Laguna Niguel’s transition to district elections bogged down by dispute over attorney fees

Laguna Niguel avoided a costly legal battle when the city decided to adopt district elections out of court.

In November, voters will elect City Council members for the first time using newly drawn districts.

But Michelle Jackson, a Dana Point attorney who threatened to sue if the city did not adopt the reform, says Laguna Niguel is avoiding a legal bill it shouldn’t: attorney fees.

In June 2023, Jackson sent the city a demand letter on behalf of an anonymous group alleging that the city’s “at-large” election system disenfranchised Latinos in violation of the California Voting Rights Act.

According to 2020 census data, Latinos make up about 16% of Laguna Niguel’s population, but Jackson said the city had failed to elect a single Latino candidate to the City Council in the past 20 years.

“There is a clear disconnect between Laguna Niguel’s significant Latino population and the complete absence of Latinos on the City Council,” her letter said.

Laguna Niguel called a special meeting last July after receiving Jackson’s letter.

“The stakes in these lawsuits are enormous,” City Attorney Scott Smith said of the district election legal battles. “In every case that has gone to trial, in this regard, the city ends up having to convert its system and has to pay the opposing party (and) their attorney fees.”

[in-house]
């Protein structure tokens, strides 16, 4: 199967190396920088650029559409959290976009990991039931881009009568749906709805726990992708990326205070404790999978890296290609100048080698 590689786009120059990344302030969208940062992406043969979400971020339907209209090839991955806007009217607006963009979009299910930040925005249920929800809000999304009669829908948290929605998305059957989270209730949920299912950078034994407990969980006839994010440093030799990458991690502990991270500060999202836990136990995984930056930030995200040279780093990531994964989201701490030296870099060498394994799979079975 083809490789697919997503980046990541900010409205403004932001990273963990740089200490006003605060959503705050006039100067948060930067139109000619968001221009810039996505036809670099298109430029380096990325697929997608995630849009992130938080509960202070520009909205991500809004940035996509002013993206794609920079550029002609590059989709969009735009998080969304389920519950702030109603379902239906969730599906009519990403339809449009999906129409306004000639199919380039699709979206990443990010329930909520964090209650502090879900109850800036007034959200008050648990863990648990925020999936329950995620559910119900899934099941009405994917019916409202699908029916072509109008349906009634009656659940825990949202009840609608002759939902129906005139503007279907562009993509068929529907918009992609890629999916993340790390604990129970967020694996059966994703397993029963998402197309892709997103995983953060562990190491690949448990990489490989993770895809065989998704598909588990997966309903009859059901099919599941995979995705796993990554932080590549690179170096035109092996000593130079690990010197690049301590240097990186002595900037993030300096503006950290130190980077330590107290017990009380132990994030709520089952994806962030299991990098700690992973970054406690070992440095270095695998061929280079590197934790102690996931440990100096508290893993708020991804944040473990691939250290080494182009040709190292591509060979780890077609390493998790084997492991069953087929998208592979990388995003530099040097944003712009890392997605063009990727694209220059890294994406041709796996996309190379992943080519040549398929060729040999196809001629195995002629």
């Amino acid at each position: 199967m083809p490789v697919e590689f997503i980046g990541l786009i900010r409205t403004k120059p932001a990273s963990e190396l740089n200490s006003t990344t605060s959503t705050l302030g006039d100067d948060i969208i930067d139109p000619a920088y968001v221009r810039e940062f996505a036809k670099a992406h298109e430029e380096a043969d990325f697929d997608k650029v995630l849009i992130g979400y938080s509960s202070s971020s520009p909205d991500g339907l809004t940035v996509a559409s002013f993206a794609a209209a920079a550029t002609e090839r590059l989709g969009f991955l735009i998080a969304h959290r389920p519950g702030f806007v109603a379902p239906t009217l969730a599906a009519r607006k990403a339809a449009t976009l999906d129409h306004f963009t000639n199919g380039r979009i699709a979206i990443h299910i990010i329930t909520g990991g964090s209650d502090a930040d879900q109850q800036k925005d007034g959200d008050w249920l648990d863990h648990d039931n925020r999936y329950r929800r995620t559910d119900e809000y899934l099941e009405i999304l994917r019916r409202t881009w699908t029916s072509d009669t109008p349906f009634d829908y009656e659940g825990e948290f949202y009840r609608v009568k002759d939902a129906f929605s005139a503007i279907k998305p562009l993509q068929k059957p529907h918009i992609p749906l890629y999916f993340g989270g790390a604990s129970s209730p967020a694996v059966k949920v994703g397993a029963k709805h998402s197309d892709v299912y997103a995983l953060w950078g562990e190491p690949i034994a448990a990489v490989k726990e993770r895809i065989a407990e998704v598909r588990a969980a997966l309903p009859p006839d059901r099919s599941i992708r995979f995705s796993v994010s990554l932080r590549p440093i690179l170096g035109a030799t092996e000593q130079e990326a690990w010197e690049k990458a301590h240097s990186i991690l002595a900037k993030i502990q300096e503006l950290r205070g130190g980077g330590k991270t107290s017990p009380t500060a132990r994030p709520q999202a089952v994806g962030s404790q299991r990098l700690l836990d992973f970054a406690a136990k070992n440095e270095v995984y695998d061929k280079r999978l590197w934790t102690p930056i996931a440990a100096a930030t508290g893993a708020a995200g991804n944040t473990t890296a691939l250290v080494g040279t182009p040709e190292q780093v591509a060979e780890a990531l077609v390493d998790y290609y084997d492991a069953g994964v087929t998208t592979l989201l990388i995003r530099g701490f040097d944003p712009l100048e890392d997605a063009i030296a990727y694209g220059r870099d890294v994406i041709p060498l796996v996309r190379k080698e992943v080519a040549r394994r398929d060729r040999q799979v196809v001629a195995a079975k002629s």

He noted that San Clemente, Rancho Santa Margarita and Laguna Hills had received similar demand letters.

Council members heeded Smith’s recommendation and approved a resolution declaring the city’s intention to switch to district elections.

In compliance with the law, Laguna Niguel held two public hearings before drawing district maps and two hearings afterward. In January, council members finalized the transition and the new districts were scheduled to be drawn in the fall.

About a week later, Jackson asked Laguna Niguel for attorneys’ fees related to his work in drafting the demand letter.

In a complaint filed in late May, she claimed the city had refused to pay her. The suit does not specify the amount Jackson is seeking, but attorney fees that can be collected under state election law are capped at $30,000.

Jackson’s lawsuit pointed to state election law, saying she is entitled to payment because the city did not move forward on district election reform until her demand letter.

He said the press release the city issued last summer after signaling its intention to reform its electoral system bears this out.

“While transitioning to a district-based election system was not an existing goal for the City,” the July 27, 2023 press release reads, “the City received a letter challenging its current election system and asserting that the City’s at-large election system violates the California Voting Rights Act.”

The lawsuit was served on the city on June 19.

The Laguna Niguel city manager’s office did not respond to a request for comment from The TimesOC.

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